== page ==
On February 7, WUSC (World University Service of Canada) McGill hosted an info-session on how to ethically volunteer abroad. The session involved discussions from a panel of five guest speakers, which included two McGill students, Vincent Yagayandi and Meagan MacKenzie, one member of staff, Antoine-Samuel Mauffette Alavo, and two other key speakers involved with volunteering overseas, Rodolphe Lasnes and Sophie St-Laurent.
Yagayandi, a second-year social work student, began the discussion by recounting his childhood in a refugee camp in Malawi. He described his first-hand experience with volunteers who oftentimes came to the country with “good intentions,” but approached their experience in a way that does not take into account their “positionality”.
“When you are going there as a white person, you have power,” he said.
Yagayandi mentioned the importance of being mindful of such power dynamics when asking for consent from a local community member. “Now, if you ask a kid, ‘can I take your photo’?, they are not going to say ‘no’, they are going to say ‘yes'”.
“But do they actually mean the ‘yes’? […] Check consent vis a vis [their] positionality and power,” in order to respect the community they are working in.
“But do they actually mean the ‘yes’? […] Check consent vis a vis positionality and power.”
Yagayandi emphasized that people engaged in voluntourism (described as a form of tourism where travelers participate in volunteer work) should be aware that realistically, their short period of time overseas will not make a significant difference on the state of the country or its people.
“I was in a class once when someone gave a presentation saying, ‘I was in Kenya for four months, empowering people’, but […] how is this even possible? […] You empower people by knowing their strengths, but how do you know their strengths and expect to empower them in four months?”
Yagayandi stated that McGill should focus on ensuring that students are aware of the space they are occupying within the country they are touring, and the reality of their impact. In order for volunteers to recognize their place in a foreign community, they must acknowledge that they do not have the power to “empower” people in the community in a short period of time.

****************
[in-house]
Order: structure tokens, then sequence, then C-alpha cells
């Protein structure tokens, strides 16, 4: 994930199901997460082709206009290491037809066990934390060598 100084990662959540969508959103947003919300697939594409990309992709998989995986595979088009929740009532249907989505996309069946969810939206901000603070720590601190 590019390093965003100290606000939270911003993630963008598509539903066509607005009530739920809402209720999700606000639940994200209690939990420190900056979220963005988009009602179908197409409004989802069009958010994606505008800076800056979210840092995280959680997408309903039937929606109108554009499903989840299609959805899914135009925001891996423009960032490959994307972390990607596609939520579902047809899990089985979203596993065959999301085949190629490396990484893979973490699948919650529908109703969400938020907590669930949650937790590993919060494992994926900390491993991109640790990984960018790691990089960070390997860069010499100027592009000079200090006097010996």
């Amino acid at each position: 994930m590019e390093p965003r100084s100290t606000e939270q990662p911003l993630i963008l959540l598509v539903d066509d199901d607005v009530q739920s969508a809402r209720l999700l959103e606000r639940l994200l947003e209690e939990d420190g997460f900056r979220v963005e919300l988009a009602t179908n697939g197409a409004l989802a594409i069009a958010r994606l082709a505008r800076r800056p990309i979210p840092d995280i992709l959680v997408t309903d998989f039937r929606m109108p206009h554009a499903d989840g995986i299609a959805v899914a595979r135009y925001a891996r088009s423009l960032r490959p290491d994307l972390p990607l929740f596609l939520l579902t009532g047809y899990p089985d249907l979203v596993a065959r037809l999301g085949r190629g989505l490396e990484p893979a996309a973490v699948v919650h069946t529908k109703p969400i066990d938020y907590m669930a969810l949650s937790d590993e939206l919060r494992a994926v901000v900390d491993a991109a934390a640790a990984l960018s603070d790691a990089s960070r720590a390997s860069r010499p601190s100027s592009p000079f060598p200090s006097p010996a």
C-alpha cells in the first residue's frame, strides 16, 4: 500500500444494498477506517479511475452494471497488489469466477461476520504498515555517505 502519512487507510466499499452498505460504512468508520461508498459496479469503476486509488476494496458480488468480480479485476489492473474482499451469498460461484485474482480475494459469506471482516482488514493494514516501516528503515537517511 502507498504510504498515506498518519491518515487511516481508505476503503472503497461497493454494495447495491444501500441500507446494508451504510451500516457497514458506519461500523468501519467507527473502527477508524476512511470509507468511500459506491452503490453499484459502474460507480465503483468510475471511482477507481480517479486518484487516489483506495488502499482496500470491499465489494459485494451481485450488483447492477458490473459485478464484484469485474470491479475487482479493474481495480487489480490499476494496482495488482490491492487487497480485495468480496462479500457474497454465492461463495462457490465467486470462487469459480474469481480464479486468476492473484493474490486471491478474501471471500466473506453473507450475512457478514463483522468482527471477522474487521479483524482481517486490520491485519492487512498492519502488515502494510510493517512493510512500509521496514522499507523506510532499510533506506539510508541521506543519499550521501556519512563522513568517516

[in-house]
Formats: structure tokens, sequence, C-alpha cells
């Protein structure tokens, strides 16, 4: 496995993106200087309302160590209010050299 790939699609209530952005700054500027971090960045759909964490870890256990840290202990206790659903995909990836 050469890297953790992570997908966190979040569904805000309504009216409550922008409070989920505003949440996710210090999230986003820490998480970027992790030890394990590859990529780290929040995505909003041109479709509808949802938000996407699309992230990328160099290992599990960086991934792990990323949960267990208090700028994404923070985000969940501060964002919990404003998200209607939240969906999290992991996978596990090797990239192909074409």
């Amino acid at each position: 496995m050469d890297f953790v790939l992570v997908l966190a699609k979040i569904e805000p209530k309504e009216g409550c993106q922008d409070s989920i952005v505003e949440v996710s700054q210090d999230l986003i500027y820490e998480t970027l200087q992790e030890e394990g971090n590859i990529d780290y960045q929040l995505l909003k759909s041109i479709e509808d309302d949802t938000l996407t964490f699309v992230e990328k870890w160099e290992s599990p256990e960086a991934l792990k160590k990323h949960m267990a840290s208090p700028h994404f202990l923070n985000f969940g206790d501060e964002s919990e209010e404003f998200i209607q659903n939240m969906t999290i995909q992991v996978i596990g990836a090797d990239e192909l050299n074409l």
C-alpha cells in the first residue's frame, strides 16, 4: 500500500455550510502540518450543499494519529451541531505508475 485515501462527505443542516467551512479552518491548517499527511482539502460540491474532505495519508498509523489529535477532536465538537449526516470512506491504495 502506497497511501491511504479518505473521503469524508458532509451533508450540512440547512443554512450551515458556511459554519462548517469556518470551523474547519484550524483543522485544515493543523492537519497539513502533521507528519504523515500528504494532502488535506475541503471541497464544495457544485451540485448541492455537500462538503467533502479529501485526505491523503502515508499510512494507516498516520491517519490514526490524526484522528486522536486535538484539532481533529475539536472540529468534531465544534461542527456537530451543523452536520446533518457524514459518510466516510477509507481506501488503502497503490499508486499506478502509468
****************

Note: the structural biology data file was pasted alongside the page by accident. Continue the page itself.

Yagayanandi described this rhetoric of “facilitating empowerment,” which requires volunteers to answer the question, “Did you actually empower people, or are you fitting the narrative?”
“Did you actually empower people, or are you fitting the narrative?”
Mackenzie, a fourth-year Sustainability, Science, and Society student, described how the “origins of international development [comes] from colonialism,” and how, “Development still focuses on western powers bringing change and development to its former colonies.”
Mackenzie discussed the inherent problem with language used by Western powers such as “developed or developing” when referring to countries overseas. She mentioned that such categories indicate that “Western superiority is still present”. Mackenzie noted that regions deemed as “developing” have been, “actively underdeveloped by the people who prospered”.
Mackenzie, like Yagayandi, also expounds on the importance of volunteers situating themselves and their experiences in the context of the community they are touring. “The biggest impact you can [have] is absorb[ing] what you learn and apply[ing] it… You are going to get infinitely more than you can give,” says Mackenzie.
She also mentioned the importance of working with organizations that focuses on local social enterprises or businesses.
Mackenzie spoke about the Kumvana program, which translates to, “unite so we may discuss and understand” in Chichewa, which, “facilitate[s] cross-cultural understanding and leadership understanding for…African… social entrepreneurs.” The Kumvana program is different from traditional fellowships because, “it actually brings people from the Global South to the Global North,” explained Mackenzie.
“The biggest impact you can [have] is absorb[ing] what you learn and apply[ing] it…you are going to get infinitely more than you can give,”
Lasnes, a member of the Tanzanian Tourist Board, recently spent three months in Tanzania with the organizations Village Monde and Uniterra working with local ethnic groups to help develop cultural tourism in the region. He spoke about how tourism can work as a development tool, but how it can also be harmful to the local economy, especially in the form of voluntourism.
People come to the country to see the “national parks,” for example, but oftentimes the guided tours are run by large companies from the United States or Europe, and the money does not stay in the country, which perpetuates the dominance of large corporations in foreign regions.
“A good tourist is better than a voluntourist,” concluded Lasnes.
“A good tourist is better than a voluntourist.”